3. BioMed Central (http://www.biomedcentral.com/) is an STM (Science, Technology and Medicine) publisher which has pioneered the open access publishing model. All peer-reviewed research articles published by BioMed Central are made immediately and freely accessible online, and are licensed to allow redistribution and reuse. BioMed Central is part of Springer Science+Business Media, a leading global publisher in the STM sector.

Dr Hilary Glover | EurekAlert!
Further information:
http://www.biomedcentral.com

More articles from Life Sciences:

nachricht A novel synthetic antibody enables conditional “protein knockdown” in vertebrates
20.08.2018 | Technische Universität Dresden

nachricht Climate Impact Research in Hannover: Small Plants against Large Waves
17.08.2018 | Leibniz Universität Hannover

All articles from Life Sciences >>>

The most recent press releases about innovation >>>

Die letzten 5 Focus-News des innovations-reports im Überblick:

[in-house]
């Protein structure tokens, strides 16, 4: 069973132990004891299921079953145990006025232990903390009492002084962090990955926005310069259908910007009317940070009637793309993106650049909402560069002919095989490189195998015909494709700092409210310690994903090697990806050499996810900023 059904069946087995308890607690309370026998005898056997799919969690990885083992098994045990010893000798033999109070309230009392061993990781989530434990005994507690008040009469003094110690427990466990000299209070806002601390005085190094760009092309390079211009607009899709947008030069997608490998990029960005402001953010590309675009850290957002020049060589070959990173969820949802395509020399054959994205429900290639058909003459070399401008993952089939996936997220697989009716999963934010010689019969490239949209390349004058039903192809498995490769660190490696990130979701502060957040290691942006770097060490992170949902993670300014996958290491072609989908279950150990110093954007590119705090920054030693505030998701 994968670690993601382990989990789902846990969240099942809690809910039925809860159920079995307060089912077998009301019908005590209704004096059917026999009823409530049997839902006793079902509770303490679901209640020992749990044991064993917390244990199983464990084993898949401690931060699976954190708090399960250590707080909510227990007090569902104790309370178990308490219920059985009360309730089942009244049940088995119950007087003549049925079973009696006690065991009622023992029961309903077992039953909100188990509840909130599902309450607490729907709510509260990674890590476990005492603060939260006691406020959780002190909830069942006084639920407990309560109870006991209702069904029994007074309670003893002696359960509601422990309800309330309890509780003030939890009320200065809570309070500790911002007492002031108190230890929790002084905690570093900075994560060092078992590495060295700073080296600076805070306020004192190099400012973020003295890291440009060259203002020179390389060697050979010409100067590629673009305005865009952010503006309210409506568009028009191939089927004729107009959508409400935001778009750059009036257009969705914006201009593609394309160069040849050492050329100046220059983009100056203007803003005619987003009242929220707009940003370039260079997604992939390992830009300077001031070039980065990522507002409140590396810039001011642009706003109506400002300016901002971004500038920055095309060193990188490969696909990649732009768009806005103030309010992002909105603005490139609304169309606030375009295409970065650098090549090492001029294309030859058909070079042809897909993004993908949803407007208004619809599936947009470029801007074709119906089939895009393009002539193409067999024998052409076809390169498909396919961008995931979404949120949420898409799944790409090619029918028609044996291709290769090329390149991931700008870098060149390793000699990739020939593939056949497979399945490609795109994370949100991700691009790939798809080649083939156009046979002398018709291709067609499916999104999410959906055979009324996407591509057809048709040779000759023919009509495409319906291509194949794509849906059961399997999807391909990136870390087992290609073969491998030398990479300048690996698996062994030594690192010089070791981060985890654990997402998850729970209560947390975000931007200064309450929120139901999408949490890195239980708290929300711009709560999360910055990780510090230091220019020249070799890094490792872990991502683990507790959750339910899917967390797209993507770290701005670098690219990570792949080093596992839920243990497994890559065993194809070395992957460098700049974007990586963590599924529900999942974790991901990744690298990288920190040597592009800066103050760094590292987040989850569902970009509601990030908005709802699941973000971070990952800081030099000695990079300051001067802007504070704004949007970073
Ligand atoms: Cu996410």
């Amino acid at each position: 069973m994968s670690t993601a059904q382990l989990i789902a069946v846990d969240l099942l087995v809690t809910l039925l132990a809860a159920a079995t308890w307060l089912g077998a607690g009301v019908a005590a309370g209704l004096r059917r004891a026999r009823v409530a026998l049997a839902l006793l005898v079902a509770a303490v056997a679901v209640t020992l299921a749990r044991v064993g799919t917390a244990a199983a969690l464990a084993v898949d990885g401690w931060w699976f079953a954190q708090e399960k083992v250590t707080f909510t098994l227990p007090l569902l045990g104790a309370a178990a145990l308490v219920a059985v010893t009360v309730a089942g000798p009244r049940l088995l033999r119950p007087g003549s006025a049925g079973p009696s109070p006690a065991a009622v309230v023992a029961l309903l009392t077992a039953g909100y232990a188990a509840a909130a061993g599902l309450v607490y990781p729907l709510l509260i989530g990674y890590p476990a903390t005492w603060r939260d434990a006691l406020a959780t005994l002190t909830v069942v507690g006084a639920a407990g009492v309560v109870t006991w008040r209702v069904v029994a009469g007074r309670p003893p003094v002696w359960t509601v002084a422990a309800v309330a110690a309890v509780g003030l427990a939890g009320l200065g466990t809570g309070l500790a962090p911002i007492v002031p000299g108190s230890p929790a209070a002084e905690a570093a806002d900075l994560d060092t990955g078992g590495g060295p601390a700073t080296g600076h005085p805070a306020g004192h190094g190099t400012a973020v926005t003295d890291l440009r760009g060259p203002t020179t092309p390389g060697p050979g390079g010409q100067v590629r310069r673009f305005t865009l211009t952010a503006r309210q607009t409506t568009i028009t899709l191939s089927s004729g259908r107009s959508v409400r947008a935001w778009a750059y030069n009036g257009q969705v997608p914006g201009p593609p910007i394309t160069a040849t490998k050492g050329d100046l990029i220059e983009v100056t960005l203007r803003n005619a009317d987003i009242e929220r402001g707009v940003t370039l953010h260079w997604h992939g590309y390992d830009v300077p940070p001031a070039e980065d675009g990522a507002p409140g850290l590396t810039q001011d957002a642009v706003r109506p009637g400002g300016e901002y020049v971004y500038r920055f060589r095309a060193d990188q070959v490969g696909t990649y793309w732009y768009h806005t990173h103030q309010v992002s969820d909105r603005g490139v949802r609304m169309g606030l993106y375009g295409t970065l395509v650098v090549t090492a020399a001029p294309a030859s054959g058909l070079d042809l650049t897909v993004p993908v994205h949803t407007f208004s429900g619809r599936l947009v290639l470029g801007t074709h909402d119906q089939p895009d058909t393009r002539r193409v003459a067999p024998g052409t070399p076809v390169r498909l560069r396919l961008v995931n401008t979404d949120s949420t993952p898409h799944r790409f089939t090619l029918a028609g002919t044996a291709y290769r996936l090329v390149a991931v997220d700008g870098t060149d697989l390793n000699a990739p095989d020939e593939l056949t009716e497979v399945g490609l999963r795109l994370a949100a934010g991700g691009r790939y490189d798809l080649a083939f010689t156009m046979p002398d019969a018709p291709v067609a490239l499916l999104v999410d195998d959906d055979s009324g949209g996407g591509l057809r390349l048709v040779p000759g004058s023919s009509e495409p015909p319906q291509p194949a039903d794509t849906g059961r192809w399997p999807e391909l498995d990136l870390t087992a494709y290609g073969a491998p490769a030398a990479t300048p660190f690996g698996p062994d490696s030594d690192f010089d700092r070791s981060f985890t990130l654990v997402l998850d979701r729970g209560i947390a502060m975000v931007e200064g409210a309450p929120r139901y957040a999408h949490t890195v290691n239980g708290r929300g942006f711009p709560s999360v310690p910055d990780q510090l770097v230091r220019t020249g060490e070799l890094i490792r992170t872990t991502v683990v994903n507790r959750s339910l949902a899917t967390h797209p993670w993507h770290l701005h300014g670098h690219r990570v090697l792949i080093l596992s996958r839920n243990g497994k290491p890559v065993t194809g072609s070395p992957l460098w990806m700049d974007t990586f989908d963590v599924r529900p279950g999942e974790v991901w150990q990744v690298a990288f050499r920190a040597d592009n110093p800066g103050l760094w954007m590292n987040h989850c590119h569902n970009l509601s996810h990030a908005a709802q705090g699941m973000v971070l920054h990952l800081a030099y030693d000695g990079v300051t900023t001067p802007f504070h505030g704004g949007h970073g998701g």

Im Focus: It’s All in the Mix: Jülich Researchers are Developing Fast-Charging Solid-State Batteries

There are currently great hopes for solid-state batteries. They contain no liquid parts that could leak or catch fire. For this reason, they do not require cooling and are considered to be much safer, more reliable, and longer lasting than traditional lithium-ion batteries. Jülich scientists have now introduced a new concept that allows currents up to ten times greater during charging and discharging than previously described in the literature. The improvement was achieved by a “clever” choice of materials with a focus on consistently good compatibility. All components were made from phosphate compounds, which are well matched both chemically and mechanically.

The low current is considered one of the biggest hurdles in the development of solid-state batteries. It is the reason why the batteries take a relatively long...